This is a little corner of the internet to remember my friend Eric, one of the finest people that I had the honor to know.
Some years ago I published a piece of technical software for the Mac to display the current status of solar activity, an information that is needed by shortwave amateurs around the world to predict signal propagation. I was contacted by one of the users of that software with an inquiry as to add another specific spectrum filter so I added the same and sent him a custom version.
It turns out that Gentleman was a ham radio enthusiast in Juneau, Alaska, Mr. Eric Bailey, call sign WL7CMT. Out of his interest for the software, ham radio in general and his never ending desire to learn, we started a conversation about technical topics which soon developed into a very active and frequent dialogue just about every subject under the sun. Soon we shared insights on culture, history, personal relations via eMail across a distance of several thousands of miles.
What began as casual dialog on radio technology developed into one of the most intense intellectual exchanges. Over the course of weeks, months and years we exchanged eMails of several pages of size on a daily basis. We both came from very different cultural backgrounds, one being a liberal American, living in an isolated but intensely beautiful landscape, the other having just returned from years of living abroad, mostly in Asia. One being an American with his heart close to Europe, the other being a European with an intense past in America, occasionally feeling more like an American than European.
Over many years I witnessed Eric to be a kind and intelligent man with plenty of interests. He had traveled and met Elisabeth Kübler-Ross, the Swiss born psychiatrist that researched the psychology of death. Eric was able to give a precise account of his experiences there. The next day we discussed the electrical properties of high impedance matched endfed halfwave antennas and their properties near salt water. Then, I was told about the economics of delivering frozen turkeys on thanksgiving. Then, we discussed the potential for using microfiltration to separate gold dust from an abrasion agent.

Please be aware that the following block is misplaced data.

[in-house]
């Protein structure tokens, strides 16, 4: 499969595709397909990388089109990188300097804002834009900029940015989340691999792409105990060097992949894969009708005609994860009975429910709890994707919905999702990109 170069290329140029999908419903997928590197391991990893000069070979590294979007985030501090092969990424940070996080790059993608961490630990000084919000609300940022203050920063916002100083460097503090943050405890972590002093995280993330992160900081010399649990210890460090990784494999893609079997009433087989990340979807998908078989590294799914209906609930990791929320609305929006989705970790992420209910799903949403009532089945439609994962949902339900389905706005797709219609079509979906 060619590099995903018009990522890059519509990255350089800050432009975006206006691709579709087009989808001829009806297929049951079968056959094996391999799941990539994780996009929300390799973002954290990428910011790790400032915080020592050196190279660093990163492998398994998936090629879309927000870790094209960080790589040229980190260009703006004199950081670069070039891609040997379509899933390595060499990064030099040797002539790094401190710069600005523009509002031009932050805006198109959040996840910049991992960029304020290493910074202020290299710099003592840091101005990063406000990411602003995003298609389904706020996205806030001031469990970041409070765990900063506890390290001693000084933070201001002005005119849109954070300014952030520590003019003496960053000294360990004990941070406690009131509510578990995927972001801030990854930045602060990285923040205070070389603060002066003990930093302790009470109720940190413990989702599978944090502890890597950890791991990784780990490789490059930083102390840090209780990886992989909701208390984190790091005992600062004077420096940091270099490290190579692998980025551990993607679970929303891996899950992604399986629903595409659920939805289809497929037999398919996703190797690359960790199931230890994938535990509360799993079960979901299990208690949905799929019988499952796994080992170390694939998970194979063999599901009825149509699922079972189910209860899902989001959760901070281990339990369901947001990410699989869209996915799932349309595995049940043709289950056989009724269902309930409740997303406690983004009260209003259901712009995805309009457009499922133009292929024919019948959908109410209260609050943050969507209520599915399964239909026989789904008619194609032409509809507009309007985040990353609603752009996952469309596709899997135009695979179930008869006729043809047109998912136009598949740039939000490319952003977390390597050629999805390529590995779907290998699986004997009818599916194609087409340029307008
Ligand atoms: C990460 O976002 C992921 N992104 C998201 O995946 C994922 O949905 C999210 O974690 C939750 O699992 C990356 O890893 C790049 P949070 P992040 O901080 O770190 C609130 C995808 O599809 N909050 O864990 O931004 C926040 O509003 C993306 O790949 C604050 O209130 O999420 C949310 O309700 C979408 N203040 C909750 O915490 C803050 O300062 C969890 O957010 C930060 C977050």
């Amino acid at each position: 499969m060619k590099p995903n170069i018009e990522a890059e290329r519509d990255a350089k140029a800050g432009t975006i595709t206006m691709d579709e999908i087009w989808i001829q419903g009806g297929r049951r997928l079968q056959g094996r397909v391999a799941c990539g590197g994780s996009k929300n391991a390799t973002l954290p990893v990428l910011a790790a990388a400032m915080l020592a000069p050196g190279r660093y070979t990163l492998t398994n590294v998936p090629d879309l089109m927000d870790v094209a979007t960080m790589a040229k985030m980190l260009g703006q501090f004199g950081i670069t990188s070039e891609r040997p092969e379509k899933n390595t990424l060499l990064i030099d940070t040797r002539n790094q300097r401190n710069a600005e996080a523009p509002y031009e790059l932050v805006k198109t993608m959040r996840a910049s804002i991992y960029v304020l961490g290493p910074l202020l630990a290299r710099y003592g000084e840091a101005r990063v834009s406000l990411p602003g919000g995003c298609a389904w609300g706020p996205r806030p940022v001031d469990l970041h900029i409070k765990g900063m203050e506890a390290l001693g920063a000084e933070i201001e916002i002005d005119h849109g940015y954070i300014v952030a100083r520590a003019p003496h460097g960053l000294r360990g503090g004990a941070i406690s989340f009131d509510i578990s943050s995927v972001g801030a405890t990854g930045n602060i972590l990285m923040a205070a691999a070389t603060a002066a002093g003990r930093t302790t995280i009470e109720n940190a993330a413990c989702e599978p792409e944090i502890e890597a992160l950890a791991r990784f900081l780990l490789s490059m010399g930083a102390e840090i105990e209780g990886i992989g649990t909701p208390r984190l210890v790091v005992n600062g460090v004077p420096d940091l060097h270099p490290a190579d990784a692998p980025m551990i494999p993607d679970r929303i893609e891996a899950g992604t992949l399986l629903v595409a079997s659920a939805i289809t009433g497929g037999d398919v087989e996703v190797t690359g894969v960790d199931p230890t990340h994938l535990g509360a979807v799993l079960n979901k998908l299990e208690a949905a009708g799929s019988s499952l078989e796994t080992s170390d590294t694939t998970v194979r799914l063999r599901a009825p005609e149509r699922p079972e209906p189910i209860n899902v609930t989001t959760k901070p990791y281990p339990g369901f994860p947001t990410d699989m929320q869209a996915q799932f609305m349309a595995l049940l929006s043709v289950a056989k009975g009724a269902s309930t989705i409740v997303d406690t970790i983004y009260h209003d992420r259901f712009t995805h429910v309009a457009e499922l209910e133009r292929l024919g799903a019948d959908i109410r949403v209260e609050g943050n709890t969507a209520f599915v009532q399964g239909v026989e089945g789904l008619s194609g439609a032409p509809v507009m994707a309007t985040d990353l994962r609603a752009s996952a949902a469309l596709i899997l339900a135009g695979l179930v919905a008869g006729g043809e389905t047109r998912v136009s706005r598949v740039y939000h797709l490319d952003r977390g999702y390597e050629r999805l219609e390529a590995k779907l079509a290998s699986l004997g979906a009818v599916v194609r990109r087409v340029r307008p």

Eric was a man that believed in what he did. His day job was to work in an organic food store in Juneau. In his past time he went digging for gold in a gold field, moved apartments or helped renovate a house.
I learned that living in Alaska is not easy, let alone cheap so Erics life was often marked by the struggle of making ends meet. Still I never heard him complain or speak badly about anyone. His wife left him long time ago as he was often gone for extended periods of time for work. I recall speaking to him on thanksgiving where I offerend him to skype as I know that Thanksgiving alone can be quite lonely in the US.
On the 11th of March 2015 Eric wrote me an eMail, his last words were:
“Still winter here. Inch or so of snow last night and the past few days. still cold, inside and outside the apt.
Hope you’re happy, friend, and having some fun.”
As I could not get hold of him after that, I contacted his employer and was told that Eric had passed away after a brief battle with cancer and a staph infection.
Farewell, Eric, you were a fine and honorable man. I miss you.